Postherpetic neuralgia (PHN) and diabetic polyneuropathy (DPN) are two common causes of peripheral neuropathic pain. Typical localized symptoms can include burning sensations or intermittent shooting or stabbing pains with or without allodynia. Evidence-based treatment guidelines recommend the 5% lidocaine (lignocaine) medicated plaster or pregabalin as first-line therapy for relief of peripheral neuropathic pain. This study aimed to compare 5% lidocaine medicated plaster treatment with pregabalin in patients with PHN and patients with DPN. The study was a two-stage, adaptive, randomized, controlled, open-label, multicentre trial that incorporated a drug wash-out phase of up to 2 weeks prior to the start of the comparative phase. At the end of the enrollment phase, patients who fulfilled the eligibility criteria were randomized to either 5% lidocaine medicated plaster or pregabalin treatment and entered the 4-week comparative phase. The interim analysis represents the first stage of the two-stage adaptive trial design and was planned to include data from the comparative phase for the first 150 randomized patients of the 300 total planned for the trial. Patients aged > or = 18 years with PHN or DPN were recruited from 53 investigational centres in 14 European countries. For this interim analysis, 55 patients with PHN and 91 with DPN (full-analysis set [FAS]), randomly assigned to the treatment groups, were available for analysis. Topical 5% lidocaine medicated plaster treatment was administered by patients to the area of most painful skin. A maximum of three or four plasters were applied for up to 12 hours within each 24-hour period in patients with PHN or DPN, respectively. Pregabalin capsules were administered orally, twice daily. The dose was titrated to effect: all patients received 150 mg/day in the first week and 300 mg/day in the second week of treatment. After 1 week at 300 mg/day, the dose of pregabalin was further increased to 600 mg/day in patients with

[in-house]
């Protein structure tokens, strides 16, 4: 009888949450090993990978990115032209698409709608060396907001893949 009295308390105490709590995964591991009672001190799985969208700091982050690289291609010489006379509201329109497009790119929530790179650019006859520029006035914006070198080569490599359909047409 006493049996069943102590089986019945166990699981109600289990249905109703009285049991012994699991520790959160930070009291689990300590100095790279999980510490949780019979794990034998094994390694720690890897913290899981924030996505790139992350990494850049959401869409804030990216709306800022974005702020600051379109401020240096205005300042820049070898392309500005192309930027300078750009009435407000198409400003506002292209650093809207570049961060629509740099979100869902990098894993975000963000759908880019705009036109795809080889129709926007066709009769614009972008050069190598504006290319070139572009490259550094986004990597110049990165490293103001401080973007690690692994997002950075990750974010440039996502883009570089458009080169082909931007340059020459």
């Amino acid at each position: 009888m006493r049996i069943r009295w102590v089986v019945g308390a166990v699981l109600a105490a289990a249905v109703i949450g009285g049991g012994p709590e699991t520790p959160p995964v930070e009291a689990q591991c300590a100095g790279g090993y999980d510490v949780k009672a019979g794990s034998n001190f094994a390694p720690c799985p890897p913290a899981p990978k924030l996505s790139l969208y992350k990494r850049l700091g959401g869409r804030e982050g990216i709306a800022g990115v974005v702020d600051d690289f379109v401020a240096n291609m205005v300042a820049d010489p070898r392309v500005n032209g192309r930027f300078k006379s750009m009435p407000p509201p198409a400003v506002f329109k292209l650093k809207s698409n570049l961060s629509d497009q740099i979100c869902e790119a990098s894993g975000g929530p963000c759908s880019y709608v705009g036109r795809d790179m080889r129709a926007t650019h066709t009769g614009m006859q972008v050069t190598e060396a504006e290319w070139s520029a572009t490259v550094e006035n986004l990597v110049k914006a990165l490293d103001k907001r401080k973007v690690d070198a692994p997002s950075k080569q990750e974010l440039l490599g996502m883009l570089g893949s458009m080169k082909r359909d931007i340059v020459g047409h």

16. 45 CFR 1623.6 - Interim funding.

    Science.gov (United States)

    2010-10-01

    ... 45 Public Welfare 4 2010-10-01 2010-10-01 false Interim funding. 1623.6 Section 1623.6 Public Welfare Regulations Relating to Public Welfare (Continued) LEGAL SERVICES CORPORATION SUSPENSION PROCEDURES § 1623.6 Interim funding. (a) Pending the completion of suspension proceedings under this...

  17. Locating Interim Assessments within Teachers' Assessment Practice

    Science.gov (United States)

    Riggan, Matthew; Olah, Leslie Nabors

    2011-01-01

    Promising research on the teaching and learning impact of classroom-embedded formative assessment has spawned interest in a broader array of assessment tools and practices, including interim assessment. Although researchers have begun to explore the impact of interim assessments in the classroom, like other assessment tools and practices, they…

  18. Addendum to IFMIF-CDA interim report

    Energy Technology Data Exchange (ETDEWEB)

    Maekawa, Hiroshi; Ida, Mizuho [Japan Atomic Energy Research Inst., Tokai, Ibaraki (Japan). Tokai Research Establishment] [eds.

    1996-08-01

    During the second IFMIF-CDA Design Integration Workshop, the conceptual design and contents of `IFMIF-CDA Interim Report` were examined and discussed at both general and group meetings. Based on these discussion, the final IFMIF-CDA Report will be modified from the `Interim Report`. This report describes the outline of these modification. (author)